In a new Zantac lawsuit filed in the U.S. District Court for the Middle District of Florida, a Tennessee man claims that after taking Zantac (ranitidine) for years, he was diagnosed with cancer. He blames his diagnosis on his ingestion of the drug, which he believes contained the cancer-causing agent N-nitrosodimethylamine (NDMA).
On April 1, 2020, the U.S. Food and Drug Administration (FDA) requested the removal of all Zantac and generic ranitidine products from the market, after discovering that levels of NDMA in the drug could increase with time and exposure to high temperatures.
Plaintiff Takes Zantac for Nearly 20 Years, Then Develops Bladder Cancer
The plaintiff started using over-the-counter ranitidine in 1990 and continued to use it through 2019. He took 150 mg per day. On Aug. 24, 2019, he was diagnosed with bladder cancer. He argues that based on prevailing scientific evidence, his exposure to the drug and the attendant NDMA caused his cancer.
Had the manufacturers warned that taking the drug could result in cancer, the plaintiff states he wouldn’t have used it. Instead, he didn’t learn of the link between his cancer and Zantac until September 2019. That was the month the FDA first warned that NDMA had been discovered in Zantac and ranitidine products.
Manufacturers Knew Ranitidine Could Lead to NDMA
Though manufacturers have always maintained that their ranitidine products are safe, there was evidence connecting the drug to NDMA as far back as the 1980s. By 1987, numerous studies had raised concerns over ranitidine and cancerous nitrosamine compounds (like NDMA). Under pressure, the original manufacturer—GlaxoSmithKline (GSK)—published a clinical study specifically investigating how treatment with ranitidine affected the contents of the stomach.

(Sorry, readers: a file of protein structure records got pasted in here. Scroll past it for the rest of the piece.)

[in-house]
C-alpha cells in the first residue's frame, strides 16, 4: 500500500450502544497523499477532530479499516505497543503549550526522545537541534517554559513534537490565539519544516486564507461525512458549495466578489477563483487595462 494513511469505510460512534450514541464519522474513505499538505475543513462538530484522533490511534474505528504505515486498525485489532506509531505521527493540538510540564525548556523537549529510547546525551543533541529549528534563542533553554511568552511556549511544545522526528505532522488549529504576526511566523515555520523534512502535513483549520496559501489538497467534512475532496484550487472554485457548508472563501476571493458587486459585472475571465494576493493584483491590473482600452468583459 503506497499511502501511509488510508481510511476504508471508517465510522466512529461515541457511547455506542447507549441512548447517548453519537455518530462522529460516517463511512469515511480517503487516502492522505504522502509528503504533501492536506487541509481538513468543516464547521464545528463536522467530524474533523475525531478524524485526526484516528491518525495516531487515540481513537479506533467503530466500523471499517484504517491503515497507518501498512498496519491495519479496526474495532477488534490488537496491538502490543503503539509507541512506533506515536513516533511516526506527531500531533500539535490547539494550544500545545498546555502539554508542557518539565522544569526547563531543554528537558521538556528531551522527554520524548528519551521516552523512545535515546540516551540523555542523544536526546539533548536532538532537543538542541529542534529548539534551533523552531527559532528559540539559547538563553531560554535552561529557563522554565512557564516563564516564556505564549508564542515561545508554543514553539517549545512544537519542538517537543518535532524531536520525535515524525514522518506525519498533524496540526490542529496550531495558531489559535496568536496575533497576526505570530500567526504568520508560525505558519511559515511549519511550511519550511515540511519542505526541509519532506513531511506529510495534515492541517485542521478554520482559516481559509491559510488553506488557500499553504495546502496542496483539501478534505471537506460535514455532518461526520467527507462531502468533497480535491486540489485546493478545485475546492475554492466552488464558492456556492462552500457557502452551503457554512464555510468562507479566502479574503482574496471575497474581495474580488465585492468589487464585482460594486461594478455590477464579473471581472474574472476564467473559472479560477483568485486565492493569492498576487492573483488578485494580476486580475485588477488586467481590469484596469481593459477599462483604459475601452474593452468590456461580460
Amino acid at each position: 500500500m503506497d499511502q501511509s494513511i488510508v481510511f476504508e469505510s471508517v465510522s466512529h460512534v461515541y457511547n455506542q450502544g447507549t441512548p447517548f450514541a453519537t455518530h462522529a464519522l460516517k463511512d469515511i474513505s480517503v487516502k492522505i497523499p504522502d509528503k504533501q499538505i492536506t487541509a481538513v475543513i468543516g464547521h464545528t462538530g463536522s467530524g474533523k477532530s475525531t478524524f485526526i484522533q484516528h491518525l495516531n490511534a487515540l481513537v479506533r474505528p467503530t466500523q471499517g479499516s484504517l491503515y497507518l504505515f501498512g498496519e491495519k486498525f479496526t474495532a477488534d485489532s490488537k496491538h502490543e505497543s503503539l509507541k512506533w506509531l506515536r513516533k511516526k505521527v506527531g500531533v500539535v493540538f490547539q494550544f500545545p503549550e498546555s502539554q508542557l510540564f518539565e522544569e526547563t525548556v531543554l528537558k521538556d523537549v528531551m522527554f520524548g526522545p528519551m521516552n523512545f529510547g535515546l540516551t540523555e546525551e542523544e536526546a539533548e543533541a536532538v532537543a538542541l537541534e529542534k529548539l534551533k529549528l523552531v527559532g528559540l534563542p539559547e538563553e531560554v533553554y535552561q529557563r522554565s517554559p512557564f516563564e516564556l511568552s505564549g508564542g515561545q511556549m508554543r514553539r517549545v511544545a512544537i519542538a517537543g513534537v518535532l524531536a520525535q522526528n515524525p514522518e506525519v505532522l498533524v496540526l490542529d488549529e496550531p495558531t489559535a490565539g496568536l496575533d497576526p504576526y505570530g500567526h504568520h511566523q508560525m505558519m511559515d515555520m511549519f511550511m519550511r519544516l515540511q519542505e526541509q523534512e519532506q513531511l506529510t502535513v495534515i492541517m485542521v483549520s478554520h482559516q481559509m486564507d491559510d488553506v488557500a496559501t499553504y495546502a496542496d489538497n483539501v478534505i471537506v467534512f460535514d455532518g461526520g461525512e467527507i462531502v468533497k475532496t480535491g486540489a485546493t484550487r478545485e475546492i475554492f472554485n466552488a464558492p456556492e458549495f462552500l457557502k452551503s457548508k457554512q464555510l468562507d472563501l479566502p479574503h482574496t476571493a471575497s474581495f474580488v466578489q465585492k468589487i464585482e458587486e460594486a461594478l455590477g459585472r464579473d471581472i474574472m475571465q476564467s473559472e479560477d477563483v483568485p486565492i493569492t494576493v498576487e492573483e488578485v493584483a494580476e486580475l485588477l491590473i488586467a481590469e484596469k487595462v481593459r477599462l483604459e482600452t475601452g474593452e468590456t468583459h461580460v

Results allegedly showed that there were no elevated levels of N-nitroso compounds, but the plaintiff notes that the study was “rigged to fail.” Scientists used an analytical system developed for analyzing food that was less accurate, plus “GSK removed all gastric samples that contained ranitidine out of concern that samples with ranitidine would contain ‘high concentrations of N-nitroso compounds being recorded.’”
Without the drug being present in any sample, “any degradation into NDMA could not, by design, be observed,” the plaintiff’s complaint reads.
Online pharmacy Valisure was the first to detect NDMA in Zantac. In June 2019, the company informed the FDA of its findings, and then in September 2019, submitted a citizen’s petition to the FDA. In it, executives argued that NDMA was not an impurity in ranitidine, but rather, a natural outcome of the medication going through the digestive system.
“The ranitidine molecule contains both a nitrite and a dimethylamine (“DMA”) group which are well known to combine to form NDMA,” wrote the authors of the petition, Valisure Chief Executive Officer David Light and its chief scientific officer, Kaury Kucera, Ph.D.
Older Ranitidine Products Likely to Have More NDMA
Studies on ranitidine products conducted by an independent laboratory found that NDMA levels increase in ranitidine even under normal storage conditions, while it increases significantly in samples stored at higher temperatures—including those that may occur during shipping and handling.
The testing also showed that the older the ranitidine is, or the longer the length of time since it was manufactured, the greater the level of NDMA. It was these findings that compelled the FDA to recall all forms of the product from the market.
Current Zantac brand manufacturer Sanofi recalled Zantac in October 2019.